Hong Kong Exhibition: Teresita Fernández opens at Lehmann Maupin. 12 September – 9 November 2013. 407 Pedder Building, 12 Pedder Street. Central, Hong Kong
Hong Kong, 31 July 2013—Lehmann Maupin is honored to open it’s fall season in Hong Kong with the first solo show in China of acclaimed American artist Teresita Fernández, whose conceptual, experiential works are often characterized by an interest in perception and the psychology of looking. The exhibition will be on view from 12 September through 9 November 2013. An opening reception for the artist will be held on Thursday, 12 September from 6 to 8 PM.
Inspired by the landscape and natural phenomena as well as diverse historical and cultural references, Fernández presents a range of new works that collectively demonstrate her remarkable ability to transform a multitude of materials and the surrounding architecture into unique perceptual experiences.
At the center of the exhibition is a striking and encompassing installation composed entirely of graphite from the artist’s ongoing series, Epic. Referring to Borrowdale, England, where graphite was first discovered and mined in the early 1500s, Fernández pushes the boundaries of this once sought-after and coveted material. Spread across two walls in the main gallery, thousands of gem-like pieces of graphite cast what appear to be shadows, but in reality are actually soft graphite marks drawn by hand directly on surface of the wall. The dynamic composition recalls sweeping atmospheric clouds, grand natural phenomena or epic meteor events.
New drawings made with India ink on reflective chromed panel from the series, Golden, which includes a large-scale triptych measuring more than three and a half meters, continue Fernández’s inquiries into materiality and mining, traditional landscape painting and the cultural significance of gold. The transparent ink marks and the mirror-like golden surface of the drawings play with the painterly convention of figure-in-the-landscape by superimposing the viewer’s distorted reflection into the image. The scenes become like gestural film stills or cinematic panoramas. Golden relates closely to a sculptural installation the artist recently completed in Shanghai, titled Yellow Mountains. Made entirely of gold chains and pyrite (“Fool’s Gold”), Yellow Mountains is an inverted topographical sculpture that refers to Huangshan, the mountain range that has inspired countless poems and paintings throughout Chinese history.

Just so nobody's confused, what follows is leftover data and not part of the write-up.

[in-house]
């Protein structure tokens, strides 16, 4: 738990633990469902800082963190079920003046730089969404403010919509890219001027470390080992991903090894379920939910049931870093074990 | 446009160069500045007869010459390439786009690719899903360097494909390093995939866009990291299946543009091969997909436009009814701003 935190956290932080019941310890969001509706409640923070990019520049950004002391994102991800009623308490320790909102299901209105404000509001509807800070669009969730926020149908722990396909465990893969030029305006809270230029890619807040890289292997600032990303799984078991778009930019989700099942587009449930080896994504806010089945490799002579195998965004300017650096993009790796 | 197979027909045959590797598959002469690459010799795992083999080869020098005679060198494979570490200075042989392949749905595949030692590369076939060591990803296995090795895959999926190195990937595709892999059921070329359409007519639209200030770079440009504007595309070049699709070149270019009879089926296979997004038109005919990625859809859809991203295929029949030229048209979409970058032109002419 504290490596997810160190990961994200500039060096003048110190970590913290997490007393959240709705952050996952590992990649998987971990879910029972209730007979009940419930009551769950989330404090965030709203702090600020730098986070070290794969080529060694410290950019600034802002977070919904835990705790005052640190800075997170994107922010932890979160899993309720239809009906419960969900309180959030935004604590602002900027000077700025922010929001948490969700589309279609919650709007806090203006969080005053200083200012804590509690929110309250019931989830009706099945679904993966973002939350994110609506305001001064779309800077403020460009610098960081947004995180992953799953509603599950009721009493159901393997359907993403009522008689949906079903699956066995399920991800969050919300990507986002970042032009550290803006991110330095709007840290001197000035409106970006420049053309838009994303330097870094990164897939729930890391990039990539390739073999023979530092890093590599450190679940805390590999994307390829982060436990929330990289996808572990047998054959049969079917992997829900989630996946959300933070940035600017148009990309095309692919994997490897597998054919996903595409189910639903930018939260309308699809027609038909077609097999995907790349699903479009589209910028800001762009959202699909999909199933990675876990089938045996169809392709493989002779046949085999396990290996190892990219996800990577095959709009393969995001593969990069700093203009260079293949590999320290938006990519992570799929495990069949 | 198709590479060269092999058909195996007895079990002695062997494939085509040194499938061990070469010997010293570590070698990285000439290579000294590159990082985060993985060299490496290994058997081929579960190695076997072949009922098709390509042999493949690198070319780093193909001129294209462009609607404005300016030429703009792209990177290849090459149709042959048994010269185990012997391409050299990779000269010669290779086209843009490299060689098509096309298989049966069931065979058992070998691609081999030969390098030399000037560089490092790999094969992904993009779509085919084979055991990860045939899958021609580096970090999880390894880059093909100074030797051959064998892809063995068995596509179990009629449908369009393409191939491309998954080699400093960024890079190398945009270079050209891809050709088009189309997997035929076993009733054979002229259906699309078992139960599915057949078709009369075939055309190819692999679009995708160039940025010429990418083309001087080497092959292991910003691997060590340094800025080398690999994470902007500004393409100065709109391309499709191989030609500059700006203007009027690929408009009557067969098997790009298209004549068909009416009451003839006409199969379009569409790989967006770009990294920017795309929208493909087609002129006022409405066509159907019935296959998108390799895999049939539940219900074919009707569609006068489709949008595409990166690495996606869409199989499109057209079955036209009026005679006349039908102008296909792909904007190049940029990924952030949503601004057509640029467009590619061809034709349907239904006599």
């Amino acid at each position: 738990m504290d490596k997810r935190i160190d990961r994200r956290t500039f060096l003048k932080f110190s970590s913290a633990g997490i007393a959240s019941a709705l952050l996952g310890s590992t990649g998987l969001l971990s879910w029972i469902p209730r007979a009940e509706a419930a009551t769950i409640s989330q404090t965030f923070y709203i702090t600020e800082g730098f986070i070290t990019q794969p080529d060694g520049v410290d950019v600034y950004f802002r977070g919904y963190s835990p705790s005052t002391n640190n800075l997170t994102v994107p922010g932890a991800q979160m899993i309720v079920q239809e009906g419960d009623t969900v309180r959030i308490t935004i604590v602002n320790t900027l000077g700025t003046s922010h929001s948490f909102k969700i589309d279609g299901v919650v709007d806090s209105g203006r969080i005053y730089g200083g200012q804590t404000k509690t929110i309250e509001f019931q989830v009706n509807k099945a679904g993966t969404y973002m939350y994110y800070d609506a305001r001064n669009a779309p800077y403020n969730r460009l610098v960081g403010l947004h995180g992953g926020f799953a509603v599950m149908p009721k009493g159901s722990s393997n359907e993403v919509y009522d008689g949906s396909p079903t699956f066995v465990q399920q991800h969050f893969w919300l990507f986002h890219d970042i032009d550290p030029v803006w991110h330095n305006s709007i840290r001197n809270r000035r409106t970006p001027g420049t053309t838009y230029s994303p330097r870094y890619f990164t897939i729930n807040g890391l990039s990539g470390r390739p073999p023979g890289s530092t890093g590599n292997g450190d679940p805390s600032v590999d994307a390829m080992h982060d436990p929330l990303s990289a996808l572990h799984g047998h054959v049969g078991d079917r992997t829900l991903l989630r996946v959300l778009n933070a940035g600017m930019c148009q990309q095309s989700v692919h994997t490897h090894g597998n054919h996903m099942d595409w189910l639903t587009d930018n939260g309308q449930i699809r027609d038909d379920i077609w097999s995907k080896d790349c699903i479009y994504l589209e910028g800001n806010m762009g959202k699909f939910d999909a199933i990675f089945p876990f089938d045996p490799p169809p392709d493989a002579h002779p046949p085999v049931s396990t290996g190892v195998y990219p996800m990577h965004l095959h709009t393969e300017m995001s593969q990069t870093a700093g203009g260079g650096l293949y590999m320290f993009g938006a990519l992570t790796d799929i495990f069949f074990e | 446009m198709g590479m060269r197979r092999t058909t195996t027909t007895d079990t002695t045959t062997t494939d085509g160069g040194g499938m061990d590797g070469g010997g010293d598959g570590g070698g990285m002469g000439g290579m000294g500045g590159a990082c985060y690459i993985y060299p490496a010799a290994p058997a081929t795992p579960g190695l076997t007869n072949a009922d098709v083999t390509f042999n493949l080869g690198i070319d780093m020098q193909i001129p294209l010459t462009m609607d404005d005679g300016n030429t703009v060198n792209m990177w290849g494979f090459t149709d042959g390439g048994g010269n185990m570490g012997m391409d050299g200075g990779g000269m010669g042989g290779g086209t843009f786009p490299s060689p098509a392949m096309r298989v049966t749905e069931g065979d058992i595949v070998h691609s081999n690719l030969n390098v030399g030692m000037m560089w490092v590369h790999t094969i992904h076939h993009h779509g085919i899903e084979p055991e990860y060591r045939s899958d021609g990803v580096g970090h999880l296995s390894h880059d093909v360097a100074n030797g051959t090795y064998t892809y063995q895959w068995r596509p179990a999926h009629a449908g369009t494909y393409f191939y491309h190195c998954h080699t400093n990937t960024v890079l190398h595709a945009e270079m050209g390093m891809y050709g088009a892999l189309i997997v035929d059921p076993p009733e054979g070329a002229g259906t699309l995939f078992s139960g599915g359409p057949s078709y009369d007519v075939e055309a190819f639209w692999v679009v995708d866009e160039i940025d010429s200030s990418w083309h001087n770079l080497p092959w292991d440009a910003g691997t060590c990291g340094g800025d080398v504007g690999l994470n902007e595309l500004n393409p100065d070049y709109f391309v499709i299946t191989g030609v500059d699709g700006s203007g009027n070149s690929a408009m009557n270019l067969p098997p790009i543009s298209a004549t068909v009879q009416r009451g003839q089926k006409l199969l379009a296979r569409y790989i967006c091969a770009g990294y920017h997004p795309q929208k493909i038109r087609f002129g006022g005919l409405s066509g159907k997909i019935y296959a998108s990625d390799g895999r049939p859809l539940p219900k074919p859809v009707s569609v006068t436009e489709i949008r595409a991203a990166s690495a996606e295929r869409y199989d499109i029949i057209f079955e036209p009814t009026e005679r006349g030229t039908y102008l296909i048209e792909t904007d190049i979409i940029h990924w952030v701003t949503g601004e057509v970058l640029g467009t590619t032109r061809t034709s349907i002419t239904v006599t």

The exhibition delves further into the artist’s exploration of opacity and transparency with a group of wall pieces that are comprised of hundreds of small convex glass mirrors and polished black onyx cabochons, which specifically makes reference to the Claude glass—an 18th-century painter’s tool that contained a lustrous black mirror made of glass or obsidian used to view tonalities in landscape subjects. Among the works on view, both dark and light reflective surfaces create portraits of extreme opposites.
On Friday, 2 August, the Aspen Art Museum, Colorado, will honor Fernández with their annual Aspen Art Award for Art in recognition of her outstanding contributions to the visual arts. Next year, in May 2014, the Massachusetts Museum of Contemporary Art (MASS MoCA), North Adams, will present a major solo exhibition with the artist that will remain on view until April 2015.
Teresita Fernández (b. 1968, Miami, Florida) received her MFA from Virginia Commonwealth University and her BFA from Florida International University. She was awarded the prestigious MacArthur Foundation Fellow in 2005, and was appointed by President Obama to serve on the US Commission of Fine Arts in 2011. Additional awards include a Guggenheim Fellowship, a Louis Comfort Tiffany Biennial Award, an American Academy in Rome Affiliated Fellowship, and a National Endowment for the Arts Artist’s Grant, among others.
Fernández’s large-scale commissions include the newly inaugurated headquarters for the United States Coast Guard, Department of Homeland Security, in Washington, D.C. and a site-specific installation titled Blind Blue Landscape at the renowned Bennesee Art site in Naoshima, Japan. She is the youngest artist commissioned by the Seattle Art Museum for the Olympic Sculpture Park, where her permanently installed work Seattle Cloud Cover allows visitors to walk under a covered skyway while viewing the city’s skyline through optically shifting multicolored glass.
The artist’s work is included in many of the world’s most prominent public collections and has been the subject of important exhibitions around the world, including at the Museum of Modern Art, New York; San Francisco Museum of Modern Art, California; The Modern Art Museum of Ft. Worth, Texas; Castello di Rivoli, Turin, Italy; The Corcoran Gallery of Art, Washington D.C.; Centro de Arte Contemporaneo, Malaga, Spain; and Institute of Contemporary Art, Philadelphia, among others. Fernández is a board member of Artpace, a non-profit, international artist’s residency program.
Teresita Fernández has lived and worked in Brooklyn, New York, for the past 15 years.